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Energetic frustration of apomyoglobin folding: role of the B helix.
J Mol Biol. 2010 Mar 12; 396(5):1319-28.JM

Abstract

Apomyoglobin folds by a sequential mechanism in which the A, G, and H helix regions undergo rapid collapse to form a compact intermediate onto which the central portion of the B helix subsequently docks. To investigate the factors that frustrate folding, we have made mutations in the N-terminus of the B helix to stabilize helical structure (in the mutant G23A/G25A) and to promote native-like hydrophobic packing interactions with helix G (in the mutant H24L/H119F). The kinetic and equilibrium intermediates of G23A/G25A and H24L/H119F were studied by hydrogen exchange pulse labeling and interrupted hydrogen/deuterium exchange combined with NMR. For both mutants, stabilization of helical structure in the N-terminal region of the B helix is confirmed by increased exchange protection in the equilibrium molten globule states near pH 4. Increased protection is also observed in the GH turn region in the G23A/G25A mutant, suggesting that stabilization of the B helix facilitates native-like interactions with the C-terminal region of helix G. These interactions are further enhanced in H24L/H119F. The kinetic burst phase intermediates of both mutants show increased protection, relative to wild-type protein, of amides in the N-terminus of the B helix and in part of the E helix. Stabilization of the E helix in the intermediate is attributed to direct interactions between E helix residues and the newly stabilized N-terminus of helix B. Stabilization of native packing between the B and G helices in H24L/H119F also favors formation of native-like interactions in the GH turn and between the G and H helices in the ensemble of burst phase intermediates. We conclude that instability at the N-terminus of the B helix of apomyoglobin contributes to the energetic frustration of folding by preventing docking and stabilization of the E helix.

Authors+Show Affiliations

Department of Molecular Biology and Skaggs Institute of Chemical Biology, The Scripps Research Institute, 10550 North Torrey Pines Road, La Jolla, CA 92037, USA.No affiliation info availableNo affiliation info available

Pub Type(s)

Journal Article
Research Support, N.I.H., Extramural

Language

eng

PubMed ID

20043917

Citation

Nishimura, Chiaki, et al. "Energetic Frustration of Apomyoglobin Folding: Role of the B Helix." Journal of Molecular Biology, vol. 396, no. 5, 2010, pp. 1319-28.
Nishimura C, Dyson HJ, Wright PE. Energetic frustration of apomyoglobin folding: role of the B helix. J Mol Biol. 2010;396(5):1319-28.
Nishimura, C., Dyson, H. J., & Wright, P. E. (2010). Energetic frustration of apomyoglobin folding: role of the B helix. Journal of Molecular Biology, 396(5), 1319-28. https://doi.org/10.1016/j.jmb.2009.12.040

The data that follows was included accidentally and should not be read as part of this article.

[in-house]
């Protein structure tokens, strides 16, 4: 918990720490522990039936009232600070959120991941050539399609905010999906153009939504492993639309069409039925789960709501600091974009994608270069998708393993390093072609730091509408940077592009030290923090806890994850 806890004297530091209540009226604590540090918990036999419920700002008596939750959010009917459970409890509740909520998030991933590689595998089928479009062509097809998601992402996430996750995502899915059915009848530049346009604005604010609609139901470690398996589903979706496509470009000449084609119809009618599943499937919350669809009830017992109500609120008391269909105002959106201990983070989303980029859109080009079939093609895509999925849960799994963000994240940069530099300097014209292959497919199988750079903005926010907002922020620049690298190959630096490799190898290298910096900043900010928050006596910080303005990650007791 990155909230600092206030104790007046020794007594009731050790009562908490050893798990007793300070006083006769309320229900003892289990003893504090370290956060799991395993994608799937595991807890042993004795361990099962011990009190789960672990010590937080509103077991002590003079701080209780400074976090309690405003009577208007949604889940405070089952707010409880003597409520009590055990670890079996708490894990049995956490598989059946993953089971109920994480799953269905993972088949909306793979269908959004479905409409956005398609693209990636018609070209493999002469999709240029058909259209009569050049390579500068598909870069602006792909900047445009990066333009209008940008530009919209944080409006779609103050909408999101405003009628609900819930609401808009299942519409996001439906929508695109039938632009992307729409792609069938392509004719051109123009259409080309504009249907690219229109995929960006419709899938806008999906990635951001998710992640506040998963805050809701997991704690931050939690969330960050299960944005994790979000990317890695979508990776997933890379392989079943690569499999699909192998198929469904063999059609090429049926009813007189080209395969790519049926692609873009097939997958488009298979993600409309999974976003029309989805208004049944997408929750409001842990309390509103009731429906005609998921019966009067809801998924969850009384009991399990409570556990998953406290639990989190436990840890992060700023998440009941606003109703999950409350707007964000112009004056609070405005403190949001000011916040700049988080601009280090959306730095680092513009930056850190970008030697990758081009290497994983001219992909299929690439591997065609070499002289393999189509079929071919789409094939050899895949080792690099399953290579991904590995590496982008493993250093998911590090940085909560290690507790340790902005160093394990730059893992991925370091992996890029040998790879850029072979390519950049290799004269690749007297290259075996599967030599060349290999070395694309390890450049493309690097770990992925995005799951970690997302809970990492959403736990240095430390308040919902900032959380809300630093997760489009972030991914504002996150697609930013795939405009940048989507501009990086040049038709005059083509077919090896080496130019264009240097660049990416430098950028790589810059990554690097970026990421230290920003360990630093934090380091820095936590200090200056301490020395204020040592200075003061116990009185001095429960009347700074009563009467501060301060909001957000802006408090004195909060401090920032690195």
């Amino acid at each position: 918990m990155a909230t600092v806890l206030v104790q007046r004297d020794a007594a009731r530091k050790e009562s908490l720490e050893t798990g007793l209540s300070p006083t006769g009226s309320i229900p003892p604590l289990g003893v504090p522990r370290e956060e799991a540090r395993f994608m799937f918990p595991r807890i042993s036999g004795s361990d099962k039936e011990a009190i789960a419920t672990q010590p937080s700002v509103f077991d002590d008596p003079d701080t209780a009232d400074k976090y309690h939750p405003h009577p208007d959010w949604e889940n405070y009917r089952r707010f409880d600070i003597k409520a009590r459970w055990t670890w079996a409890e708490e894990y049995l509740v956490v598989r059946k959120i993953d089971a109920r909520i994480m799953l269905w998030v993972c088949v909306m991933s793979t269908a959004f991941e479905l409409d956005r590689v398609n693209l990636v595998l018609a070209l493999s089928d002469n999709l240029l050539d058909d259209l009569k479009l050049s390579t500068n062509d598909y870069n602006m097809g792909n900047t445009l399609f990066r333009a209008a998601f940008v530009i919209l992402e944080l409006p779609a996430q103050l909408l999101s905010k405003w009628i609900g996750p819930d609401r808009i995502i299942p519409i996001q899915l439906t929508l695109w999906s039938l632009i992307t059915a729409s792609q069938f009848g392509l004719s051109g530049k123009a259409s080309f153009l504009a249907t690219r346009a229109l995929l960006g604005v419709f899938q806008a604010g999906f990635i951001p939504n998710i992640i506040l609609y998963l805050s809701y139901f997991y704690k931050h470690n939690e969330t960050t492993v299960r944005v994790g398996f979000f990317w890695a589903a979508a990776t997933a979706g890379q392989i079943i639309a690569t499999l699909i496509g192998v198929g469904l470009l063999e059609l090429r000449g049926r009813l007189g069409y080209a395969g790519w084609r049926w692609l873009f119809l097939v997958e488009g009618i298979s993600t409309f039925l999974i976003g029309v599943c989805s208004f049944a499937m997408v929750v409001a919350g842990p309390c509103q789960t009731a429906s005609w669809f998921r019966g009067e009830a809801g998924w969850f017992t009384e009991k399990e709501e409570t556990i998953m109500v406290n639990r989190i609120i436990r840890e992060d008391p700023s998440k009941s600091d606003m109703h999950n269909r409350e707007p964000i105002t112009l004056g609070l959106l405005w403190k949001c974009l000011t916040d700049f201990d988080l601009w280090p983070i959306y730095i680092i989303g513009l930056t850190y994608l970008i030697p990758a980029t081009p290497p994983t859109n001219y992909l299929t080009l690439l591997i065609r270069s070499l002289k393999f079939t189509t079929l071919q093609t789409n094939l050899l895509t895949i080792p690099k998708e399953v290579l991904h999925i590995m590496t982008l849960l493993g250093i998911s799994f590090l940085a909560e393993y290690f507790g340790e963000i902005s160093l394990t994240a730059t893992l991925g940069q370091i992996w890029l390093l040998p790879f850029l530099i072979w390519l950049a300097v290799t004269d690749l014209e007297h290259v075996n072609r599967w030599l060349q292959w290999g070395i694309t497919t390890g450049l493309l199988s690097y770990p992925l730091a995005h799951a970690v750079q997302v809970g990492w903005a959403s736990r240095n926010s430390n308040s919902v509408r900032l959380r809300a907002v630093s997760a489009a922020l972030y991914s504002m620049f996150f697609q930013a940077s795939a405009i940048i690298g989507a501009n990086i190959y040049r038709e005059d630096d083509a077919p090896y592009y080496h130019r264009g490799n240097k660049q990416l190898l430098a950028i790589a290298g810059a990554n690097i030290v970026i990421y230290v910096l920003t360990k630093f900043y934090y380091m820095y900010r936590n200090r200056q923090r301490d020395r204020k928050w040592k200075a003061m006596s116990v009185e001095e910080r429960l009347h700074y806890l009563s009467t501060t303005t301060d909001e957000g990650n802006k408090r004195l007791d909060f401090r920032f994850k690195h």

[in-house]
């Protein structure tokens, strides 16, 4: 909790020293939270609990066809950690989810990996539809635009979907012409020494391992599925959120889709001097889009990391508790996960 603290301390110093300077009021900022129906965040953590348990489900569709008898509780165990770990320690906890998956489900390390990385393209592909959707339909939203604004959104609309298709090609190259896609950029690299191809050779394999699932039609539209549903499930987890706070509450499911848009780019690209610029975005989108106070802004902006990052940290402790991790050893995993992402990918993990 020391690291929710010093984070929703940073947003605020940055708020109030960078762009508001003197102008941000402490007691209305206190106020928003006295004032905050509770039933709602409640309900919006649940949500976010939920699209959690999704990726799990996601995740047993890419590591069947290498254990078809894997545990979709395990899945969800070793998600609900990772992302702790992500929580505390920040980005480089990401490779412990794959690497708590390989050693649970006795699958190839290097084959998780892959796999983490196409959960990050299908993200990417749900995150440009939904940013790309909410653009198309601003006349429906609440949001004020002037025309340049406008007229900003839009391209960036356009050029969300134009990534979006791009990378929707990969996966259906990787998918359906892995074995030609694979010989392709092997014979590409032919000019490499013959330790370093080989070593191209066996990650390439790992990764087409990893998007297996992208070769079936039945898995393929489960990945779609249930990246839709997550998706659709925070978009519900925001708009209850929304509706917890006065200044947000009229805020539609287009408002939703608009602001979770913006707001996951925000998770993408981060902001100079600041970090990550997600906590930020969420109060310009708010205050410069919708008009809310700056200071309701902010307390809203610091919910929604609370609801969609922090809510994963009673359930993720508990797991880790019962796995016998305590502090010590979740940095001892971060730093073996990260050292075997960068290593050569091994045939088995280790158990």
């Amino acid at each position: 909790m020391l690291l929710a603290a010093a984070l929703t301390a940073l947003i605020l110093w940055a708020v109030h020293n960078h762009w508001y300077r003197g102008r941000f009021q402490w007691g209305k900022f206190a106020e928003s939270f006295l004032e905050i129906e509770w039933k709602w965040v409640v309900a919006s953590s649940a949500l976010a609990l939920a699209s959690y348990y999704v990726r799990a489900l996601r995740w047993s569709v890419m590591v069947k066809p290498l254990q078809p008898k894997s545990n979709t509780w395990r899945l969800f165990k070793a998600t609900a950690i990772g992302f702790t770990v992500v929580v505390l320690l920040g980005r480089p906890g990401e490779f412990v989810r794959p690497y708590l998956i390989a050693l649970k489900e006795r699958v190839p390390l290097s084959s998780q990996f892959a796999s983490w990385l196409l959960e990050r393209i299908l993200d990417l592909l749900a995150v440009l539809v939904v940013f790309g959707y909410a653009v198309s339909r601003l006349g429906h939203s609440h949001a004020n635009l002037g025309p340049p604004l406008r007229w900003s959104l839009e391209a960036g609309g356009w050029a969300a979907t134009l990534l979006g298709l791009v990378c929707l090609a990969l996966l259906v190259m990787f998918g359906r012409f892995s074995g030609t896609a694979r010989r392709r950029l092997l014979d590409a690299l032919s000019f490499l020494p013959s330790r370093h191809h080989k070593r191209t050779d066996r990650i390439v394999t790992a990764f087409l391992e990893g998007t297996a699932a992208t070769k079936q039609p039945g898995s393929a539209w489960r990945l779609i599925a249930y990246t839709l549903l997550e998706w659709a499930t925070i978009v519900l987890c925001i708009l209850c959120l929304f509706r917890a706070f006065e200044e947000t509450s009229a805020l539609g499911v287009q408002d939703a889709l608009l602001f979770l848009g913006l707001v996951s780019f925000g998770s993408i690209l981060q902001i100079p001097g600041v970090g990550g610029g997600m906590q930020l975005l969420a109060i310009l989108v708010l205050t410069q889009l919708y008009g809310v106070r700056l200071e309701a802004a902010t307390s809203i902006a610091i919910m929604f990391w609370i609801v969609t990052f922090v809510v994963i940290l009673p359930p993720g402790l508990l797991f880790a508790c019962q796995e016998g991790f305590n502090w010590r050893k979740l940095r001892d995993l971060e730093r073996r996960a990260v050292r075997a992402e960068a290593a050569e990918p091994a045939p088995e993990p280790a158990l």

Nishimura C, Dyson HJ, Wright PE. Energetic Frustration of Apomyoglobin Folding: Role of the B Helix. J Mol Biol. 2010 Mar 12;396(5):1319-28. PubMed PMID: 20043917.
* Article titles in AMA citation format should be in sentence-case
TY - JOUR T1 - Energetic frustration of apomyoglobin folding: role of the B helix. AU - Nishimura,Chiaki, AU - Dyson,H Jane, AU - Wright,Peter E, Y1 - 2010/01/04/ PY - 2009/10/16/received PY - 2009/12/15/revised PY - 2009/12/18/accepted PY - 2010/1/2/entrez PY - 2010/1/2/pubmed PY - 2010/3/23/medline SP - 1319 EP - 28 JF - Journal of molecular biology JO - J Mol Biol VL - 396 IS - 5 N2 - Apomyoglobin folds by a sequential mechanism in which the A, G, and H helix regions undergo rapid collapse to form a compact intermediate onto which the central portion of the B helix subsequently docks. To investigate the factors that frustrate folding, we have made mutations in the N-terminus of the B helix to stabilize helical structure (in the mutant G23A/G25A) and to promote native-like hydrophobic packing interactions with helix G (in the mutant H24L/H119F). The kinetic and equilibrium intermediates of G23A/G25A and H24L/H119F were studied by hydrogen exchange pulse labeling and interrupted hydrogen/deuterium exchange combined with NMR. For both mutants, stabilization of helical structure in the N-terminal region of the B helix is confirmed by increased exchange protection in the equilibrium molten globule states near pH 4. Increased protection is also observed in the GH turn region in the G23A/G25A mutant, suggesting that stabilization of the B helix facilitates native-like interactions with the C-terminal region of helix G. These interactions are further enhanced in H24L/H119F. The kinetic burst phase intermediates of both mutants show increased protection, relative to wild-type protein, of amides in the N-terminus of the B helix and in part of the E helix. Stabilization of the E helix in the intermediate is attributed to direct interactions between E helix residues and the newly stabilized N-terminus of helix B. Stabilization of native packing between the B and G helices in H24L/H119F also favors formation of native-like interactions in the GH turn and between the G and H helices in the ensemble of burst phase intermediates. We conclude that instability at the N-terminus of the B helix of apomyoglobin contributes to the energetic frustration of folding by preventing docking and stabilization of the E helix. SN - 1089-8638 UR - https://www.unboundmedicine.com/medline/citation/20043917/Energetic_frustration_of_apomyoglobin_folding:_role_of_the_B_helix_ L2 - https://linkinghub.elsevier.com/retrieve/pii/S0022-2836(09)01547-2 DB - PRIME DP - Unbound Medicine ER -